TikTok won't allow political ads
TikTok, which is owned by Chinese firm ByteDance, is dabbling with paid advertising at the service, which has proven a hit with teenagers, vice president of global business solutions Blake Chandlee said in an online post.
"We´re intent on always staying true to why users uniquely love the TikTok platform itself: for the app´s light-hearted and irreverent feeling that makes it such a fun place to spend time," Chandlee said.
"In that spirit, we have chosen not to allow political ads on TikTok."
TikTok, which has its headquarters in Southern California, lets advertisers sponsor hashtag contests or run short-form ads in keeping with the short video snippet style at the service.
The company recently began testing a TikTok Creator Marketplace where marketers can connect with popular users, or "creators," at the service for advertising campaigns.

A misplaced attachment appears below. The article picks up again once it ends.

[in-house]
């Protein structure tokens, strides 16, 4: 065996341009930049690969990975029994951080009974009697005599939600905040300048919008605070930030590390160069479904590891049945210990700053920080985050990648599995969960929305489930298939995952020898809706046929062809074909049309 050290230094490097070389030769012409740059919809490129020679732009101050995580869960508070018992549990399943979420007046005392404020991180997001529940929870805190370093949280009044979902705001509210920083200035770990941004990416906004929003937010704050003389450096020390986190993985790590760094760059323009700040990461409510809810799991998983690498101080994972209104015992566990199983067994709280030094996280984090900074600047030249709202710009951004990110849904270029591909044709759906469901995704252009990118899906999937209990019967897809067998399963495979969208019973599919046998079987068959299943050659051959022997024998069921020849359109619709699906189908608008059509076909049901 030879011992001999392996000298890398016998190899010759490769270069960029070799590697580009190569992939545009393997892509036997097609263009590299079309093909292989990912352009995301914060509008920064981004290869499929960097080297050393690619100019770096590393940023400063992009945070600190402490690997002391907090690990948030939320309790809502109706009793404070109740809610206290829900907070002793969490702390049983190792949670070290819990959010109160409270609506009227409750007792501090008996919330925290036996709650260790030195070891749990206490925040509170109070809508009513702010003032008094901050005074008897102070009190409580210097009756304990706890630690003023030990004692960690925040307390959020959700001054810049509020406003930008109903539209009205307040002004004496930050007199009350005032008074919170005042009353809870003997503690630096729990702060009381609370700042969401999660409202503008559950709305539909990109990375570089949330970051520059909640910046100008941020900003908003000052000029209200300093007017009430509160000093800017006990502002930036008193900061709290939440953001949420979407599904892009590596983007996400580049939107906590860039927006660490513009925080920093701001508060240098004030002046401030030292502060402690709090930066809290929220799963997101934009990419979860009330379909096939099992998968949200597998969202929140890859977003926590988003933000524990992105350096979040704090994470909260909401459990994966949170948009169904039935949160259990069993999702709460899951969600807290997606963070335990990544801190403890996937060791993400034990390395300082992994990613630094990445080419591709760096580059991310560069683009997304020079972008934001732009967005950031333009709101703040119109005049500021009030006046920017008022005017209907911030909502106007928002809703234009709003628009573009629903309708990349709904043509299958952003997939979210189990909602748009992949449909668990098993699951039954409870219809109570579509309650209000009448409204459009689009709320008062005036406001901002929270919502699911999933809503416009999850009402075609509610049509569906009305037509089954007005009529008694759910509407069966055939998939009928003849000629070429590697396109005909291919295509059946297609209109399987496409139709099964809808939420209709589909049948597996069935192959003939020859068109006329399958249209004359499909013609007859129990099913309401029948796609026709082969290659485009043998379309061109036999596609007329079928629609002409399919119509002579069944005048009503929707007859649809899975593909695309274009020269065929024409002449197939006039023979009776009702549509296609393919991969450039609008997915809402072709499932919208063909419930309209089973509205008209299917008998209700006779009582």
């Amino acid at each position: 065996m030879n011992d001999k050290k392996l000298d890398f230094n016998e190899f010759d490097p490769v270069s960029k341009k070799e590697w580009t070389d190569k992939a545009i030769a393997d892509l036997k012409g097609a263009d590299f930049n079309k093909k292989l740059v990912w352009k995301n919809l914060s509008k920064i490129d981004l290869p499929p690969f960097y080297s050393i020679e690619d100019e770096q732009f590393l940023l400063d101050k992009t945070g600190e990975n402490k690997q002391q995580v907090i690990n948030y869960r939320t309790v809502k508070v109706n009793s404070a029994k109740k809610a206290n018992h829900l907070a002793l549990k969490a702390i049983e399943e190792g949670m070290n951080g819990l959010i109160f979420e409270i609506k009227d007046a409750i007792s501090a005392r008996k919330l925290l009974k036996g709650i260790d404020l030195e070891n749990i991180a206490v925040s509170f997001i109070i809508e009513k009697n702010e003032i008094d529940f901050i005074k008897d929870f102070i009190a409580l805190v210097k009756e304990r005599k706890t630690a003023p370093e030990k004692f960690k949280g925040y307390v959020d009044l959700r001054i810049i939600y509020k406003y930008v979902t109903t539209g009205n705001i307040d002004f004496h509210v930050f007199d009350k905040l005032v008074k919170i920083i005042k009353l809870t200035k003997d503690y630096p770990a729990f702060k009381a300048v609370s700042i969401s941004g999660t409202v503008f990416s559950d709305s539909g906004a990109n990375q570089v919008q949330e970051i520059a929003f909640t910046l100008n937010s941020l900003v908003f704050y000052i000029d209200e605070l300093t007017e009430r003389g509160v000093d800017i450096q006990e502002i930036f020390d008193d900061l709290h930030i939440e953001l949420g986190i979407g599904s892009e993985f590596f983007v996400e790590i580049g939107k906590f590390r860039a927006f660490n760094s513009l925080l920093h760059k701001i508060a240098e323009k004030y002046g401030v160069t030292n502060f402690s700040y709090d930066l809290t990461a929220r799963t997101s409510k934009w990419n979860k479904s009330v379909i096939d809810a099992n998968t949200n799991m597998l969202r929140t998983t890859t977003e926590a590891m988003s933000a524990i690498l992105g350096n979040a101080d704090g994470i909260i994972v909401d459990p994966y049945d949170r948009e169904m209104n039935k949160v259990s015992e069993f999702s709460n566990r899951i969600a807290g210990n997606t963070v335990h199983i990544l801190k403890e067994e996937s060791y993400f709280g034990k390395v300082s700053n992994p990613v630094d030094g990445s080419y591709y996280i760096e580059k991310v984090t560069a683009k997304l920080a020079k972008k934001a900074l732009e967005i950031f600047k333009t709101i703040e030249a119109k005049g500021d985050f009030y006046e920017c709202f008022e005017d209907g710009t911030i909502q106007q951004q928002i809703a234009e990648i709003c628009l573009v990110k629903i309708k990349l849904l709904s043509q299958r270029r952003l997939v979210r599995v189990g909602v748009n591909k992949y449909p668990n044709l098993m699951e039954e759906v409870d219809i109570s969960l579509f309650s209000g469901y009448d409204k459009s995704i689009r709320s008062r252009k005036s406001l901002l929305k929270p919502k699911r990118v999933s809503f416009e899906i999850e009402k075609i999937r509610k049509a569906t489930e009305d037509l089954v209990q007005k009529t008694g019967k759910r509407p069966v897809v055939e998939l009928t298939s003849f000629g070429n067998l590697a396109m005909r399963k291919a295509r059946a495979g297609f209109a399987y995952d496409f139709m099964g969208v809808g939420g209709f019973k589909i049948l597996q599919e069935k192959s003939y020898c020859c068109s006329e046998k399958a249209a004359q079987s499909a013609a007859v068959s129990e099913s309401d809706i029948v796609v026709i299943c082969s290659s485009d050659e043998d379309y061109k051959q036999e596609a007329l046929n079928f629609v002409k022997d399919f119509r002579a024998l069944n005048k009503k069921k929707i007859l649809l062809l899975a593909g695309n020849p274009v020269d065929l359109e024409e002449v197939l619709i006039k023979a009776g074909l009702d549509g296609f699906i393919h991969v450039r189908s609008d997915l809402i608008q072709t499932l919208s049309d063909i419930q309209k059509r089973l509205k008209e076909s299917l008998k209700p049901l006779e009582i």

TikTok lets users overlay special effects on short video clips in which they express themselves in ways such as dancing or lip-synching songs.
"We´re in the early days of introducing and experimenting with different ad formats, and we´re exploring a variety of opportunities for brand partners," Chandlee said.
"The nature of paid political ads is not something we believe fits the TikTok platform experience."
Online platforms including Facebook, Twitter and YouTube have been under pressure to prevent their platforms from becoming hotbeds of misleading political rhetoric and manipulation since social networks were used as tools to sway voters in the 2016 US election.
Facebook has tightened rules for political ads as part of efforts to prevent abuses.
TikTok claimed some 500 million users worldwide last year, making it one of the most popular worldwide apps.
It expanded its reach to the US with a merger with Musical.ly two years ago.
Teens have been flocking to the service, which allows them to create and share videos of 15 seconds.
ByteDance has a version of TikTok in China called Douyin.